A team of scientists at King Abdullah University of Science and Technology (KAUST) in Saudi Arabia have developed a prototype of a low-cost and easy to manufacture sensor that could be used at home to detect blood glucose levels from saliva.
The transistor-based biosensor could replace the need for those with diabetes to endure painful pinpricks to test their blood glucose levels multiple times a daily. It also promises to be more accurate than continuous glucose monitors available in the market today.
“An easy-to-use non-invasive glucose-measuring device using saliva as a medium could be life-changing for millions of people with diabetes worldwide,” said Dr Abhinav Sharma, first author of the study, in a statement.
Sharma and his team developed the sensor on a thin-film transistor (TFT) – the same technology that has allowed us to make screens for devices razor thin. The transistor developed at KAUST contains ultrathin layers of semiconductors – indium oxide and zinc oxide – topped with the enzyme glucose oxidase.
When a sample of saliva is placed on the sensor, the enzymes on it break down any glucose present into D-gluconolactone and hydrogen peroxide. A further reaction then produces electrons from hydrogen peroxide that enter the layers of the semiconductor.
This changes the current flowing through the semiconductor, thereby helping detect glucose in the sample. The degree of this effect indicates the glucose concentration within the sample – the more the change in current, the more is the concentration of glucose present in the saliva.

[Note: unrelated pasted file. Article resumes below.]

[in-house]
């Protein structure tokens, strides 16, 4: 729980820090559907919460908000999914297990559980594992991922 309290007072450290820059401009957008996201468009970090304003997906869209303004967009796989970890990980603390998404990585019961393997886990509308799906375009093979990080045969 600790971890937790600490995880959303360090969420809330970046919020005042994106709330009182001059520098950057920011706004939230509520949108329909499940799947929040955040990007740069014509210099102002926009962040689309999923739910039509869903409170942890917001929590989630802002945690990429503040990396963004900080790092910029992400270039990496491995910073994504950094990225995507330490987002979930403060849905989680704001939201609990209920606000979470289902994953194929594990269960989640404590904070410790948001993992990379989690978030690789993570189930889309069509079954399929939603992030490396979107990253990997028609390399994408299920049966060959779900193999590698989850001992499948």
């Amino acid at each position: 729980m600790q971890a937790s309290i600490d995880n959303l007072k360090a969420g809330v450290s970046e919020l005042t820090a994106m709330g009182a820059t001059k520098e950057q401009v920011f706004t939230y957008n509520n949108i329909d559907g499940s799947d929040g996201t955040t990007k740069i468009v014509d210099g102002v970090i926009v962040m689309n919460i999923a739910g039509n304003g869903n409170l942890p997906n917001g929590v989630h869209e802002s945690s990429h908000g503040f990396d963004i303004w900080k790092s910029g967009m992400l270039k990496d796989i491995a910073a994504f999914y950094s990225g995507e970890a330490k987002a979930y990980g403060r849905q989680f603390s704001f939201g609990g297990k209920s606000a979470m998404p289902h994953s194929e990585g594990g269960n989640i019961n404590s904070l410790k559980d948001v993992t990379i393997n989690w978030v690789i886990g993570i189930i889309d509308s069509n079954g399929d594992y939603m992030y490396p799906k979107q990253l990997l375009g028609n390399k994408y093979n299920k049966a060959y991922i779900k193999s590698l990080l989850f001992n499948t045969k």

“These small, lightweight and low-power devices could be suitable for mass production as inexpensive disposable sensors,” Dr Sharma added.
Validating the device
To test the device, the researchers used human saliva samples that had different amounts of glucose added to them. They also analysed saliva from volunteers who had fasted before taking the tests as glucose levels in saliva may not correlate with blood glucose immediately after a meal.
They found that the device correctly measured a wide range of glucose concentrations in less than one minute. Crucially, the sensor was not foiled by other molecules in saliva, including sugar derivatives such as fructose and sucrose.
Although the sensitivity of the device declined over time, it still offered good performance after being stored for two weeks at room temperature, the research team noted.
Like blood sugar levels, saliva can tell us about several different health parameters. The team is now developing an array of transistor sensors that could simultaneously detect multiple metabolites in saliva.
“The development of portable sensor arrays that can be integrated with a smartphone is a potential future direction for research,” said Dr Thomas Anthopoulos, professor, Department of Material Science and Engineering, KAUST Solar Centre.